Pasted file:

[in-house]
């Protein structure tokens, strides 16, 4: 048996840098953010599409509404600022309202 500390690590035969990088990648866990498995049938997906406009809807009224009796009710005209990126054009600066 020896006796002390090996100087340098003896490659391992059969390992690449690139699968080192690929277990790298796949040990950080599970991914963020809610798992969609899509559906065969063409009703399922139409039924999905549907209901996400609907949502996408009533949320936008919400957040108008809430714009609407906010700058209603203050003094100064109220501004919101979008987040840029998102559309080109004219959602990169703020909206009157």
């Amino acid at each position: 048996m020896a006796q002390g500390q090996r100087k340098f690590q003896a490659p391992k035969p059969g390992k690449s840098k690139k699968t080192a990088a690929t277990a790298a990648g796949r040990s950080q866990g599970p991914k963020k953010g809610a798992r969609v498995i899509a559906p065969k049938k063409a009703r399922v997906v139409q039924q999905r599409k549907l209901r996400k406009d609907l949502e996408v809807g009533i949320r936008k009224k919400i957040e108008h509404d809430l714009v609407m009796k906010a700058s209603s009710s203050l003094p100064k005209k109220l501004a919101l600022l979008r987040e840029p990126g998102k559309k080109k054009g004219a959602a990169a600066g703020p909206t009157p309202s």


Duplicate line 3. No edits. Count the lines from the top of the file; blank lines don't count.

């Amino acid at each position: 048996m020896a006796q002390g500390q090996r100087k340098f690590q003896a490659p391992k035969p059969g390992k690449s840098k690139k699968t080192a990088a690929t277990a790298a990648g796949r040990s950080q866990g599970p991914k963020k953010g809610a798992r969609v498995i899509a559906p065969k049938k063409a009703r399922v997906v139409q039924q999905r599409k549907l209901r996400k406009d609907l949502e996408v809807g009533i949320r936008k009224k919400i957040e108008h509404d809430l714009v609407m009796k906010a700058s209603s009710s203050l003094p100064k005209k109220l501004a919101l600022l979008r987040e840029p990126g998102k559309k080109k054009g004219a959602a990169a600066g703020p909206t009157p309202s």